As I sift through the hundreds of photos from our most recent trip, I can’t help but remember how often I mentally constructed a shot only to realize a white van sat inside the frame. Occasionally it’s grey, or less often, black, but a van is a van when it’s taking up space in front of the perfect architectural contrast of old and new that I find so striking. It’s what disrupts the vanishing point of a village lane, or an interesting streetscape. It’s the marshmallow like box of a vehicle often emblazoned with neon logos, dot coms, and slogans–all necessary, of course, if one is in need of the services provided. Who am I to suggest they shouldn’t be where they’re supposed to be, attending to clients’ needs or headed from one job to the next?
I’m no one, really. I’m someone who carries a camera over one shoulder and an intrusive phone in a pocket at my hip below the other. Someone who is lucky enough to have a husband who willingly carries the backpack full of camera paraphernalia that has accompanied us on our travels, but often, is not used. Why? Because I’ve realized the phone is an easier tool to communicate with friends and family while we’re away. I suppose it’s a sort of digital postcard I send, complete with too many photos of where we’ve been and what we’ve seen, or what we’ve eaten. There’s an immediacy to it, I tell myself. I stay up late, process the day, jot down a few memories, edit the photos, and hit share.
Back at home, often weeks later, I sift through the photos uploaded from the Canon. Once more, I recall the experiences behind the photos, each place savored for one reason or another. Some have stories much more profound than others, but one aspect seems constant: there are vans in many of the photos.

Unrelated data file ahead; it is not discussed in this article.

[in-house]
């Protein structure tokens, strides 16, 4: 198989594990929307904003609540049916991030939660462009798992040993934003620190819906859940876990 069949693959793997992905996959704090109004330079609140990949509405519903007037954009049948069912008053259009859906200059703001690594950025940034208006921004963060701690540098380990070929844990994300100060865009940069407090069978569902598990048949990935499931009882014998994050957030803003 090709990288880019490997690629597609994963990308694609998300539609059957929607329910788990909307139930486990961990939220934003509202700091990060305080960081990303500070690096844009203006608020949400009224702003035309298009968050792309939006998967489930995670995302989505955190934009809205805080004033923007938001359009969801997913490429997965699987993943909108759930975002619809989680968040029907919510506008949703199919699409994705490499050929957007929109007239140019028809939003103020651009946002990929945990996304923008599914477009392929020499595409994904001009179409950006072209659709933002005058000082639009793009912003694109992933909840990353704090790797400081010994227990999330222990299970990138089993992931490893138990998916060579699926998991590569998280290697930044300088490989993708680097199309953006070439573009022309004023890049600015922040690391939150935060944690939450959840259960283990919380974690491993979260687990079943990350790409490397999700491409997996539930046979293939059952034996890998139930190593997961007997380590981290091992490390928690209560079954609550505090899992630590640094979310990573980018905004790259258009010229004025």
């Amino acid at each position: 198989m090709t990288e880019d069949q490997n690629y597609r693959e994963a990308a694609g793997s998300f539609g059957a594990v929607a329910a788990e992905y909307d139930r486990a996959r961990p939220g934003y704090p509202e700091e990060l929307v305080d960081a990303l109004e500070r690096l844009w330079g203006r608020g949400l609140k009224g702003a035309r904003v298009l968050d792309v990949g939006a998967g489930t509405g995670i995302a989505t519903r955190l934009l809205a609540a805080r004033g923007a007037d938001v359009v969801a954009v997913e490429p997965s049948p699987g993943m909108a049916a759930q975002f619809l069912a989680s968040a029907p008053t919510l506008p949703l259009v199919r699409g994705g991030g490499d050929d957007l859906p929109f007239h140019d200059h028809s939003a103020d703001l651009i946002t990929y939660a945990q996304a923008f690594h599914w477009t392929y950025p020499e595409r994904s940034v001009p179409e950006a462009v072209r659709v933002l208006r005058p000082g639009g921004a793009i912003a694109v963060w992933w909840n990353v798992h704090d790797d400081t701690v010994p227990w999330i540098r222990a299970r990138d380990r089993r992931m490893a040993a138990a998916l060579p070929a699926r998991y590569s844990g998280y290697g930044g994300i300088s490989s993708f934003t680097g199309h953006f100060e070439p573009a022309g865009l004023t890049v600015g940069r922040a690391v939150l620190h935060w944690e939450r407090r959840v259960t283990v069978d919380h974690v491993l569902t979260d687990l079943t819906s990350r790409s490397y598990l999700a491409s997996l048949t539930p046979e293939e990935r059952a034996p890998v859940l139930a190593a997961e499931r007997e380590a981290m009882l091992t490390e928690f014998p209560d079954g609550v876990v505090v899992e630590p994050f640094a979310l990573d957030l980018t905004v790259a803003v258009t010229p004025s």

I’m not surprised. I expect this. I expect it much as I expect men in fluorescent yellow vests, or orange traffic cones and cautionary construction barriers. I snap and snap, conscious of what makes a photo typically unattractive: “To Let” signs protruding from buildings, telephone poles, garbage bags lining the street on collection day, or lorries of all colors and shapes. I aim my lens and say, “I’ll edit it out, or maybe crop the photo,” knowing I most likely won’t. My husband listens, understanding I’m only thinking audibly. But often, I’m simply absorbed in the scene and take the shot.
I take the photos because there are stories to be told quite different from those I can tell about our trip in a general kind of postcard way. A glance down a particular street in passing often reveals something beyond contrasting visual details–something I don’t realize is there until I begin to process the photo. The history of a place unfolds in a very different way than what a museum may reveal. I prefer to be out in a place, enjoying whatever it has to offer, taking photos, then searching for answers later.
Kalliopi Lemos’ “Wooden Boat With Seven People” installed at Spital Square in Spitalfields, London, just around the corner from the hotel where we stayed is a good example. It’s a powerful sculpture sitting in that environment between the very old and very new that surrounds it. “Lemos’ sculpture symbolizes the universal struggle and suffering of millions of uprooted migrants around the world,” states Gazelli Art House regarding the work. I wanted the feeling it gave me to be carried through to my photo, and not leave it as just another shot of public art buried in the hundreds taken before and after. Technically, I should have chosen a wider aperture. Emotionally, my eye is drawn to the figures in the boat, my mind to the immigrants who have lived in and around Spitalfields for hundreds of years. Not the van in the background. It’s there, but my understanding of the significance of this sculpture and its relationship to the area far outweighs the nuisance. Am I still tempted to erase it? Of course.